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Truth-logics. (English) Zbl 0694.03006
A variety of logical calculi are developed. Their vocabulary is that of traditional propositional logic (PL) enriched with a symbol T for a truth operator, “it is true that”. Formally, the role of T in the calculus is similar to the role of modal operators in a propositional modal logic. The use of the operator allows distinction between ways of negating a proposition, \(\sim Tp\) “it is not true that p”, and \(T\sim p\) “it is true that not p”. The author develops nonclassical truth logics, TL, \(T'L\), and \(T''L\) to admit, respectively, truth-value gaps (propositions neither true nor false), truth-value overlaps (propositions both true and false), and both gaps and overlaps. TL is called paracomplete and \(T'L\) is a paraconsistent logic. TL resembles intuitionist logic in that, if a proposition is true then it is false that it is false, TP\(\to T\sim T\sim p\), but not conversely. In \(T'L\) the reverse implication holds. TLM, \(T'LM\), and \(T''LM\) are corresponding logics extended to handle “mixed” formulas, i.e., formulas composed of T-expressions (of the previous logics) and PL-expressions (of ordinary propositional logic). By way of example, Tp\(\leftrightarrow p\) is a mixed formula, in fact one with a well known role for a general discussion of truth. The use of truth- logics in studying antinomies is discussed. For reasoning with vague concepts the author suggests that a logic like TL which allows truth- value gaps is better suited than classical logic. And for reasoning about processes and the flux of a changing world the use of a paraconsistent type of logic may be more commendable. There are other possibilities still. A good many of them may be systematized within a general theory of what the author calls truth-logic(s).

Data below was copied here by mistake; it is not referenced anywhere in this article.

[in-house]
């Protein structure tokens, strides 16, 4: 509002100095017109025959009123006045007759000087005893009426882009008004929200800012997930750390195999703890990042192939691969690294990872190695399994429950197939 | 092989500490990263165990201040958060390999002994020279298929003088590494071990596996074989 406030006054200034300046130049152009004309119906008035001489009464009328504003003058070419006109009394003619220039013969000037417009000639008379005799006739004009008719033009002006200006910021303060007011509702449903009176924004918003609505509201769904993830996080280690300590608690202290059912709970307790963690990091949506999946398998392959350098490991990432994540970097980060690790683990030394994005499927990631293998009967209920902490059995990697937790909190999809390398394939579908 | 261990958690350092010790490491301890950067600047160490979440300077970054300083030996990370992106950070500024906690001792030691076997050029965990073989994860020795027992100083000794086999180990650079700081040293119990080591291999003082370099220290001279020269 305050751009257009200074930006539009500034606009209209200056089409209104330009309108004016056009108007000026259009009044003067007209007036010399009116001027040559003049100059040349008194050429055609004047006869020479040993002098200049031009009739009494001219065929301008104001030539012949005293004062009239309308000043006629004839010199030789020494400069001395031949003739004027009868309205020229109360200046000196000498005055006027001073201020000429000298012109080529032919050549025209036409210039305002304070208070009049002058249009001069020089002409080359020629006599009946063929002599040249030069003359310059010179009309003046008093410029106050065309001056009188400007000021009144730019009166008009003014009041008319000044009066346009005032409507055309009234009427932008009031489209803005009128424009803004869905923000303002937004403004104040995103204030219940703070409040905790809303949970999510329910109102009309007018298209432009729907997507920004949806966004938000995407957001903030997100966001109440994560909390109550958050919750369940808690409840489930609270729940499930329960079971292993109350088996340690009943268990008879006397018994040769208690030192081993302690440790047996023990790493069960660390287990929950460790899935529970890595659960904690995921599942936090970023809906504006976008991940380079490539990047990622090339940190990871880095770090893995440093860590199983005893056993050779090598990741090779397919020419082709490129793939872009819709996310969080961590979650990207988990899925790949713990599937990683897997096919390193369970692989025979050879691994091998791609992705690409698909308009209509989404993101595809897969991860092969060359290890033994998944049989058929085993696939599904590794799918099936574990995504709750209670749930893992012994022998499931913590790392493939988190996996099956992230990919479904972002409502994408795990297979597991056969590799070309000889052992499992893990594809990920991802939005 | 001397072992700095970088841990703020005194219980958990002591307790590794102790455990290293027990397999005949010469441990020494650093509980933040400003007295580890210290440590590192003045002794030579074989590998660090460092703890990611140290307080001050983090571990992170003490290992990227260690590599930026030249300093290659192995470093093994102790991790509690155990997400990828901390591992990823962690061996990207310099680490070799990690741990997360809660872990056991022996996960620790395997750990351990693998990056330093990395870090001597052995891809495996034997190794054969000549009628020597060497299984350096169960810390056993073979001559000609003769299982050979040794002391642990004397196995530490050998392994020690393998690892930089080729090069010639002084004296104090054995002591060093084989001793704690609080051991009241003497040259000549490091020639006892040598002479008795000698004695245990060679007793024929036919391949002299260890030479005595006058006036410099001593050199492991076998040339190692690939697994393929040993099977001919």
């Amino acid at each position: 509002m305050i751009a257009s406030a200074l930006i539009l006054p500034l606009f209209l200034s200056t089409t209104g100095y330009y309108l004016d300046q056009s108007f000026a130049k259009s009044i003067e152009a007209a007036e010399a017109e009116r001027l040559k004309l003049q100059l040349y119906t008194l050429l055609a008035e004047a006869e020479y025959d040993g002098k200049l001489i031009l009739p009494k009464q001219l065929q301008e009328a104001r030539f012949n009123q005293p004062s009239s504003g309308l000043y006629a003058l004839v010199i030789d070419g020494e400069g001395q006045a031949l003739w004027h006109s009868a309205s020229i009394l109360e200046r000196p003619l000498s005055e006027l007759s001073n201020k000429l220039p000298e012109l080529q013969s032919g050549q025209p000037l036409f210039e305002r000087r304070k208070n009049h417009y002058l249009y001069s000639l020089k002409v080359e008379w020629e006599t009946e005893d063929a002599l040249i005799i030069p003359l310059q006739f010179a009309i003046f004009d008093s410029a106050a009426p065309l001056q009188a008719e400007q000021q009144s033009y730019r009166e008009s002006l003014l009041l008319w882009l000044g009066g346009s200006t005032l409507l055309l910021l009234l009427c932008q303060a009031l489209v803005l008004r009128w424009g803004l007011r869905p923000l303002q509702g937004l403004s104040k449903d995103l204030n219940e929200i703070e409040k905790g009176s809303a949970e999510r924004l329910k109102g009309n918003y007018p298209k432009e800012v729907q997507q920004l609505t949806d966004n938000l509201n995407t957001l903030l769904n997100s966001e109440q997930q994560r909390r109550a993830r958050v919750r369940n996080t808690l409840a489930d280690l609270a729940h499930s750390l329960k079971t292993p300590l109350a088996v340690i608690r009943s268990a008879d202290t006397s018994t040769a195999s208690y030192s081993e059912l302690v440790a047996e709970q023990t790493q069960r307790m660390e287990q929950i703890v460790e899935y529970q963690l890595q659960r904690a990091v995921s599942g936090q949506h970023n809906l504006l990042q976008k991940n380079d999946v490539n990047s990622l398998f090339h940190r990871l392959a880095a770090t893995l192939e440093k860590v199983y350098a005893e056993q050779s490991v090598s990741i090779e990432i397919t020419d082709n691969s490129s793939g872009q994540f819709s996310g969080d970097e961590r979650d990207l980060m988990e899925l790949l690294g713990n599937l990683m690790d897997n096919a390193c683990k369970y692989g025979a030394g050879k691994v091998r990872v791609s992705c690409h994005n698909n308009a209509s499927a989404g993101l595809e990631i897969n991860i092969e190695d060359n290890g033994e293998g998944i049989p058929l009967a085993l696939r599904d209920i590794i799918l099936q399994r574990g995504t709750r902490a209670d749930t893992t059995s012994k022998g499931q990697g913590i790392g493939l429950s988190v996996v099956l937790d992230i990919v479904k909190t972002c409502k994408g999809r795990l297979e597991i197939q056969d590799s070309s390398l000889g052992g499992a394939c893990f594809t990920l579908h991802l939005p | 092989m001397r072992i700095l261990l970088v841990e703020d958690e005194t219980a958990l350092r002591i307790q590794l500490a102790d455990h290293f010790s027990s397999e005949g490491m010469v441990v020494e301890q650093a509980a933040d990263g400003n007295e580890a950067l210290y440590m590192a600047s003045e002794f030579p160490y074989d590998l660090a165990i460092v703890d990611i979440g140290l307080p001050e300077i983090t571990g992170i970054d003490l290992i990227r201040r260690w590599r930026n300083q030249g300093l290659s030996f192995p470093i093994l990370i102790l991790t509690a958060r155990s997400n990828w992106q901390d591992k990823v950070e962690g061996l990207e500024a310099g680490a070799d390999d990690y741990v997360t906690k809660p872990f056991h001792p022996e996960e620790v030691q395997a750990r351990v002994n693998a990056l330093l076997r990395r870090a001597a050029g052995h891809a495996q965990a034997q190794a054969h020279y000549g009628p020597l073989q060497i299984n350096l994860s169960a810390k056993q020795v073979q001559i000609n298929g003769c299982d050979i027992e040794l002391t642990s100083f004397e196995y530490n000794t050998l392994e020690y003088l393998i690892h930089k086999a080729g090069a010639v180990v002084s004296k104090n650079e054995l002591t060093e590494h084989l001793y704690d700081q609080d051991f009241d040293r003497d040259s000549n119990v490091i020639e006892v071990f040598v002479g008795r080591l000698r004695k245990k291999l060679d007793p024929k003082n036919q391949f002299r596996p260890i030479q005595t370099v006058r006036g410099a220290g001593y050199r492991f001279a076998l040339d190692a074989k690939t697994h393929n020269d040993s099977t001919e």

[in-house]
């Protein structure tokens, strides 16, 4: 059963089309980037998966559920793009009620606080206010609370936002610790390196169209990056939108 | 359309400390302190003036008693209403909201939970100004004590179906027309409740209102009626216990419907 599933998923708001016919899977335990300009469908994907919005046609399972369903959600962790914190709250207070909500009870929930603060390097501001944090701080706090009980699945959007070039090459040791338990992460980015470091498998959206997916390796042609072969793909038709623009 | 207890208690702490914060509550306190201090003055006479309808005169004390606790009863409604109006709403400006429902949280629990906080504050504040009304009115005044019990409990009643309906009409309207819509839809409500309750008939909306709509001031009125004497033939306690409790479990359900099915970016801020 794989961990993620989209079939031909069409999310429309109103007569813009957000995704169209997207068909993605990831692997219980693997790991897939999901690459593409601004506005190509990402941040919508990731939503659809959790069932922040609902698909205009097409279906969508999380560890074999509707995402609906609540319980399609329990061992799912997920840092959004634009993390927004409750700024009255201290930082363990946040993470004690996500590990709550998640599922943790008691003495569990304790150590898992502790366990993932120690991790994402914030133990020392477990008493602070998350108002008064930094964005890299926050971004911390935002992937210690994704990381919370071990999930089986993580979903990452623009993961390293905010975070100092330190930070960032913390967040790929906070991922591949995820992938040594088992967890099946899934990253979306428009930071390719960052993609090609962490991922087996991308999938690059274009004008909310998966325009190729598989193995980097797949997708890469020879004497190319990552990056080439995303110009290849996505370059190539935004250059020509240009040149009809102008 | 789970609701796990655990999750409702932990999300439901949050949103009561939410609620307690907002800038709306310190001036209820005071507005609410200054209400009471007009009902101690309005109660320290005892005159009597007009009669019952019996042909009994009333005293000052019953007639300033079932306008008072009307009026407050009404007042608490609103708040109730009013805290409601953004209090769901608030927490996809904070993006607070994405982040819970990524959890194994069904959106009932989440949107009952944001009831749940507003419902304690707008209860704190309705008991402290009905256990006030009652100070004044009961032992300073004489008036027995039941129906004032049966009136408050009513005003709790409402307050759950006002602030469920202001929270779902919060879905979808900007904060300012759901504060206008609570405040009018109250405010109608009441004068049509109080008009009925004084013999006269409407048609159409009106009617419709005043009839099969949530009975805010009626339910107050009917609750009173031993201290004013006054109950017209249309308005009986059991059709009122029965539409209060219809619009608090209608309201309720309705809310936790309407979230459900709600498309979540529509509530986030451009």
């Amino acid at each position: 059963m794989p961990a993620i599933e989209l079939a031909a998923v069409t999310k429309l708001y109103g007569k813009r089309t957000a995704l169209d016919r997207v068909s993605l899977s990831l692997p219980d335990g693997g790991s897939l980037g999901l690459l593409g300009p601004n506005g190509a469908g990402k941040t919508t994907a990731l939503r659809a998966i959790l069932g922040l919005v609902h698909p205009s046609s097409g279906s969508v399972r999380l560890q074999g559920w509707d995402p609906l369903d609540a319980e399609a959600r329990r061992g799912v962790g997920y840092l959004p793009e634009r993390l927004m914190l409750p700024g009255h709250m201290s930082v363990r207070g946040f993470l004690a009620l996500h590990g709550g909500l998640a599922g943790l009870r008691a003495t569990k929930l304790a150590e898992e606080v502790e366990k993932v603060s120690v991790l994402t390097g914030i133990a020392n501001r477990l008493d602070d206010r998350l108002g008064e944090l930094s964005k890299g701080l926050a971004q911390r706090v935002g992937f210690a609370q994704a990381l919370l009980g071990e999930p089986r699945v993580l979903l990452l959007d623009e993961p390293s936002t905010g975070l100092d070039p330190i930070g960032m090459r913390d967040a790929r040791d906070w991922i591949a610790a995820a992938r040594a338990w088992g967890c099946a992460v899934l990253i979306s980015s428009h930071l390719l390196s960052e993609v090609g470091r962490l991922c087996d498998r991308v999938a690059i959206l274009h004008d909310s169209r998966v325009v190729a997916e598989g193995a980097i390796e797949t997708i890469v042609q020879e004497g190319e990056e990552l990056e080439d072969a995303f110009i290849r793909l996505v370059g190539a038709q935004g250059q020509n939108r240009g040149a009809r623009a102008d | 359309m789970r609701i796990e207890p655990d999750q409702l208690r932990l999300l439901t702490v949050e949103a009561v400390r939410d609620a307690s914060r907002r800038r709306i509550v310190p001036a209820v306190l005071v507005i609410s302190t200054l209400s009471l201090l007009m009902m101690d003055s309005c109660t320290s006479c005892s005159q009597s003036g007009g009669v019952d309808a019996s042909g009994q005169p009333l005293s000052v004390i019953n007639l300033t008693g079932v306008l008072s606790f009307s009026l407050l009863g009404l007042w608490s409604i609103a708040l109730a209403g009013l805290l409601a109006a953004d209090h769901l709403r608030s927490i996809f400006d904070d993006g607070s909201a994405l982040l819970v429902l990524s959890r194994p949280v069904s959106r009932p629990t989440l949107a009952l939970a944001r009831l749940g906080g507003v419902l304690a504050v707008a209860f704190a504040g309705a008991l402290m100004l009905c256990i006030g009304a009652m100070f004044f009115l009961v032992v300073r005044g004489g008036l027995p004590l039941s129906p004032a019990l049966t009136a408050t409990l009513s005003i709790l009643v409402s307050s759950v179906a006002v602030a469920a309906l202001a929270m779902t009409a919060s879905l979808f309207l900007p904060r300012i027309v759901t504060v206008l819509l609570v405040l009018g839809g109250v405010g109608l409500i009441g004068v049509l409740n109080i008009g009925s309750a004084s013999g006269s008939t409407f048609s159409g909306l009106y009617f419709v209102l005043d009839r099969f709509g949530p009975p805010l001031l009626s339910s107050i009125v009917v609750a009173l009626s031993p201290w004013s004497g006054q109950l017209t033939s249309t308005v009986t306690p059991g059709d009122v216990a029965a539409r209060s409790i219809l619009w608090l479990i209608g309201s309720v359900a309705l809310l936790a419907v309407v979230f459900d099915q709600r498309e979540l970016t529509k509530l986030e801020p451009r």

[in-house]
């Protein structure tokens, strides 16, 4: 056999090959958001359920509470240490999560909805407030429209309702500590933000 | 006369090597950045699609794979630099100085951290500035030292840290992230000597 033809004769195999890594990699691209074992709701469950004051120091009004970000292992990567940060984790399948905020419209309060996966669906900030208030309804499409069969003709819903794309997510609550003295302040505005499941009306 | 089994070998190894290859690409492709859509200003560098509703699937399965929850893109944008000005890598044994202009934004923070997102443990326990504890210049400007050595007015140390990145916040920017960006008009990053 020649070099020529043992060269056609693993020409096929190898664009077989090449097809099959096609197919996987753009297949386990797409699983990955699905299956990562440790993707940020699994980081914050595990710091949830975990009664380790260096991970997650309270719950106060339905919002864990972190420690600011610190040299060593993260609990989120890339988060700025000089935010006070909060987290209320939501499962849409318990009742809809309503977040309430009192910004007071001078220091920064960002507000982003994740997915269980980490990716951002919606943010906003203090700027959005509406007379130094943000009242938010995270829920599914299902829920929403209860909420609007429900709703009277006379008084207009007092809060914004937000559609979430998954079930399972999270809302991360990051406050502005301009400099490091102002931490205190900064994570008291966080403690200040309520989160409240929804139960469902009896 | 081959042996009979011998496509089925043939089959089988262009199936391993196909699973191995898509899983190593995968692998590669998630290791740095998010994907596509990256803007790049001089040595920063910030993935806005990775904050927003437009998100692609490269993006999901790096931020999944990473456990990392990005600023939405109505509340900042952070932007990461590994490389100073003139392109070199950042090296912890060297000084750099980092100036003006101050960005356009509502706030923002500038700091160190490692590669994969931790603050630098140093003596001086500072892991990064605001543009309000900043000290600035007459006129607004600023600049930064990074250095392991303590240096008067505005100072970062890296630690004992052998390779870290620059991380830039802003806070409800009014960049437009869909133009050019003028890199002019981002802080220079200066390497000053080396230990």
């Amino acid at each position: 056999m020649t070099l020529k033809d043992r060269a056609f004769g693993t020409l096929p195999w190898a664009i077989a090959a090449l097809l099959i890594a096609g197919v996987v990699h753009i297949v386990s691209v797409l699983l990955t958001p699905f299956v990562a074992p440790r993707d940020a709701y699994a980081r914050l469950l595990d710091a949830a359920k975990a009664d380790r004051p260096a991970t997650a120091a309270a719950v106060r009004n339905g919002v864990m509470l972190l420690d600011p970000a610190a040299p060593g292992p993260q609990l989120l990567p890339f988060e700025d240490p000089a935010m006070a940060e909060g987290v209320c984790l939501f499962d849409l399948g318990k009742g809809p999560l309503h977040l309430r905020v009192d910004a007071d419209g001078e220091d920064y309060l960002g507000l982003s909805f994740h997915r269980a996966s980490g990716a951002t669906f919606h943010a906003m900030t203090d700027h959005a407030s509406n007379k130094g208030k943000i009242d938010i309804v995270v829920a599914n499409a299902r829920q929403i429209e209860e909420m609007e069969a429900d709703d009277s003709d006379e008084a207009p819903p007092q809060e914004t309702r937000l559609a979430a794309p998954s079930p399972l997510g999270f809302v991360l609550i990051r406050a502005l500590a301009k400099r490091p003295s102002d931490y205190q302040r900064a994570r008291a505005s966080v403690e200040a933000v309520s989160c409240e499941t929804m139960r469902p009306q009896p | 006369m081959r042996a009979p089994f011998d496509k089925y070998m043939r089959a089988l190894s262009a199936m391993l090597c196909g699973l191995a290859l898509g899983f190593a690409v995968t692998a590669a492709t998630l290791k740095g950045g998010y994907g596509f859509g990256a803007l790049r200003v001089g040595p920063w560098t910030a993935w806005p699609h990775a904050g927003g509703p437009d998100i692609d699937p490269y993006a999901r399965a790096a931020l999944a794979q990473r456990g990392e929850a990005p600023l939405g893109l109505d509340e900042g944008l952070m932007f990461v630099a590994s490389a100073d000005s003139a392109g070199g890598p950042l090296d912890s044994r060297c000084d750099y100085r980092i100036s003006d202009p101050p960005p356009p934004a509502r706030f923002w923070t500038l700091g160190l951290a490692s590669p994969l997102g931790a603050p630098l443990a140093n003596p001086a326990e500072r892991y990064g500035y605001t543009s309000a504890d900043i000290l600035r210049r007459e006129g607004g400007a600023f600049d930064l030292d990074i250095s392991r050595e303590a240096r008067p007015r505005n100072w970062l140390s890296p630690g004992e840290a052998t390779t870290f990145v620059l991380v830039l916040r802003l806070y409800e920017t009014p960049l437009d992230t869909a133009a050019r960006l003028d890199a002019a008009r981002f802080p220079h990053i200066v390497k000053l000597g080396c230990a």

Reviewer: L.Löfgren

03A05 Philosophical and critical aspects of logic and foundations
03B60 Other nonclassical logic